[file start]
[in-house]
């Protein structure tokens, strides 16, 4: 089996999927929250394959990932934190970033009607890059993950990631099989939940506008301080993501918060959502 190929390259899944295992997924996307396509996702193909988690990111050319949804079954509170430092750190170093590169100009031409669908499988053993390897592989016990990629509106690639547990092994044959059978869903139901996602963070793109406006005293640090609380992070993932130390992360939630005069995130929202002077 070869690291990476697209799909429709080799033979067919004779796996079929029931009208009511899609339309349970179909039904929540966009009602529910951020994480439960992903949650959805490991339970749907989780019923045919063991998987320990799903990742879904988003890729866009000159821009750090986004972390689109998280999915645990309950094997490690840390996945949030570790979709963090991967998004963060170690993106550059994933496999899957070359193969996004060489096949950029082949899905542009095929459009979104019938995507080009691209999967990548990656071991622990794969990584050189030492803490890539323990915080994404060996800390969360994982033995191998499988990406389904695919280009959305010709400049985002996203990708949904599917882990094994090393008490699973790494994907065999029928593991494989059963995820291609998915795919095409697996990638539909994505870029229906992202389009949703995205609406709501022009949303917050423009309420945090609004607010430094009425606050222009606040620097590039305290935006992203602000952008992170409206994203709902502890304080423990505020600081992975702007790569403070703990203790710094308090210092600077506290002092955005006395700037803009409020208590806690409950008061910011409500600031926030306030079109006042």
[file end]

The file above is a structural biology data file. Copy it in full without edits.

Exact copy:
[in-house]
């Protein structure tokens, strides 16, 4: 089996999927929250394959990932934190970033009607890059993950990631099989939940506008301080993501918060959502 190929390259899944295992997924996307396509996702193909988690990111050319949804079954509170430092750190170093590169100009031409669908499988053993390897592989016990990629509106690639547990092994044959059978869903139901996602963070793109406006005293640090609380992070993932130390992360939630005069995130929202002077 070869690291990476697209799909429709080799033979067919004779796996079929029931009208009511899609339309349970179909039904929540966009009602529910951020994480439960992903949650959805490991339970749907989780019923045919063991998987320990799903990742879904988003890729866009000159821009750090986004972390689109998280999915645990309950094997490690840390996945949030570790979709963090991967998004963060170690993106550059994933496999899957070359193969996004060489096949950029082949899905542009095929459009979104019938995507080009691209999967990548990656071991622990794969990584050189030492803490890539323990915080994404060996800390969360994982033995191998499988990406389904695919280009959305010709400049985002996203990708949904599917882990094994090393008490699973790494994907065999029928593991494989059963995820291609998915795919095409697996990638539909994505870029229906992202389009949703995205609406709501022009949303917050423009309420945090609004607010430094009425606050222009606040620097590039305290935006992203602000952008992170409206994203709902502890304080423990505020600081992975702007790569403070703990203790710094308090210092600077506290002092955005006395700037803009409020208590806690409950008061910011409500600031926030306030079109006042």